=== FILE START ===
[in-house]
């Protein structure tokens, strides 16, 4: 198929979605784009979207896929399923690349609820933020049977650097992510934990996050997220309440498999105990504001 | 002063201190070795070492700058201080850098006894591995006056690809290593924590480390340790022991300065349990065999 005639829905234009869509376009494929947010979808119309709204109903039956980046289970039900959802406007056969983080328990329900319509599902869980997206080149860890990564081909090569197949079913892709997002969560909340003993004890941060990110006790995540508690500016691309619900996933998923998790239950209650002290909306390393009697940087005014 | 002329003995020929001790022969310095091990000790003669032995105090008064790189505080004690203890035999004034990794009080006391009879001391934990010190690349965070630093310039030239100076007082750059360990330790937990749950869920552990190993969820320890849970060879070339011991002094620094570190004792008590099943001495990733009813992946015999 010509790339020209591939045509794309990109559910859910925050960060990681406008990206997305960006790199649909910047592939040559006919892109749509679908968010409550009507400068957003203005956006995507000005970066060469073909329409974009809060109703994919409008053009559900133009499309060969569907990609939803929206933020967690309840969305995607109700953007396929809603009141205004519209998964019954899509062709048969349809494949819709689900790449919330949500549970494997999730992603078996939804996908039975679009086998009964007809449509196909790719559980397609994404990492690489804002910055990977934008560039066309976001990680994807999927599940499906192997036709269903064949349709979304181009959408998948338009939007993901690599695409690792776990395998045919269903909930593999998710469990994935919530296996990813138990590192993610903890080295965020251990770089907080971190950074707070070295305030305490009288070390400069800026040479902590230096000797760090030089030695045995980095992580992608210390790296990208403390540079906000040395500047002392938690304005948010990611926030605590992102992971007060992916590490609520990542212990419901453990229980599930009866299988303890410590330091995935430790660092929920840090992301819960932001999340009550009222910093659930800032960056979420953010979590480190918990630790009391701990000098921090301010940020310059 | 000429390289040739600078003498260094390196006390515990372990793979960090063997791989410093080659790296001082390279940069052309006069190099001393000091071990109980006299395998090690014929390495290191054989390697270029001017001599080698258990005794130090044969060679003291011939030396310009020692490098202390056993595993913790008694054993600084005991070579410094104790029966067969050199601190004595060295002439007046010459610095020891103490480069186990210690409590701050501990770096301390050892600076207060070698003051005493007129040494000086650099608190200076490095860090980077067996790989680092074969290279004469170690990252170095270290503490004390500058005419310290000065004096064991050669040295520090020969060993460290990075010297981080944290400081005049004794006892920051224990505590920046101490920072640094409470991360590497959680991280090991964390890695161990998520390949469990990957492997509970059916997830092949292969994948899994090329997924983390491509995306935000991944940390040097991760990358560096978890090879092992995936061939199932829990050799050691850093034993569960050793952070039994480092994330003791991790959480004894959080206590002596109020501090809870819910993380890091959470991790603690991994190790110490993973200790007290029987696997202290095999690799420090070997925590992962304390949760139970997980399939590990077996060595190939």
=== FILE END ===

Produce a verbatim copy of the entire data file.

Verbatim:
[in-house]
């Protein structure tokens, strides 16, 4: 198929979605784009979207896929399923690349609820933020049977650097992510934990996050997220309440498999105990504001 | 002063201190070795070492700058201080850098006894591995006056690809290593924590480390340790022991300065349990065999 005639829905234009869509376009494929947010979808119309709204109903039956980046289970039900959802406007056969983080328990329900319509599902869980997206080149860890990564081909090569197949079913892709997002969560909340003993004890941060990110006790995540508690500016691309619900996933998923998790239950209650002290909306390393009697940087005014 | 002329003995020929001790022969310095091990000790003669032995105090008064790189505080004690203890035999004034990794009080006391009879001391934990010190690349965070630093310039030239100076007082750059360990330790937990749950869920552990190993969820320890849970060879070339011991002094620094570190004792008590099943001495990733009813992946015999 010509790339020209591939045509794309990109559910859910925050960060990681406008990206997305960006790199649909910047592939040559006919892109749509679908968010409550009507400068957003203005956006995507000005970066060469073909329409974009809060109703994919409008053009559900133009499309060969569907990609939803929206933020967690309840969305995607109700953007396929809603009141205004519209998964019954899509062709048969349809494949819709689900790449919330949500549970494997999730992603078996939804996908039975679009086998009964007809449509196909790719559980397609994404990492690489804002910055990977934008560039066309976001990680994807999927599940499906192997036709269903064949349709979304181009959408998948338009939007993901690599695409690792776990395998045919269903909930593999998710469990994935919530296996990813138990590192993610903890080295965020251990770089907080971190950074707070070295305030305490009288070390400069800026040479902590230096000797760090030089030695045995980095992580992608210390790296990208403390540079906000040395500047002392938690304005948010990611926030605590992102992971007060992916590490609520990542212990419901453990229980599930009866299988303890410590330091995935430790660092929920840090992301819960932001999340009550009222910093659930800032960056979420953010979590480190918990630790009391701990000098921090301010940020310059 | 000429390289040739600078003498260094390196006390515990372990793979960090063997791989410093080659790296001082390279940069052309006069190099001393000091071990109980006299395998090690014929390495290191054989390697270029001017001599080698258990005794130090044969060679003291011939030396310009020692490098202390056993595993913790008694054993600084005991070579410094104790029966067969050199601190004595060295002439007046010459610095020891103490480069186990210690409590701050501990770096301390050892600076207060070698003051005493007129040494000086650099608190200076490095860090980077067996790989680092074969290279004469170690990252170095270290503490004390500058005419310290000065004096064991050669040295520090020969060993460290990075010297981080944290400081005049004794006892920051224990505590920046101490920072640094409470991360590497959680991280090991964390890695161990998520390949469990990957492997509970059916997830092949292969994948899994090329997924983390491509995306935000991944940390040097991760990358560096978890090879092992995936061939199932829990050799050691850093034993569960050793952070039994480092994330003791991790959480004894959080206590002596109020501090809870819910993380890091959470991790603690991994190790110490993973200790007290029987696997202290095999690799420090070997925590992962304390949760139970997980399939590990077996060595190939």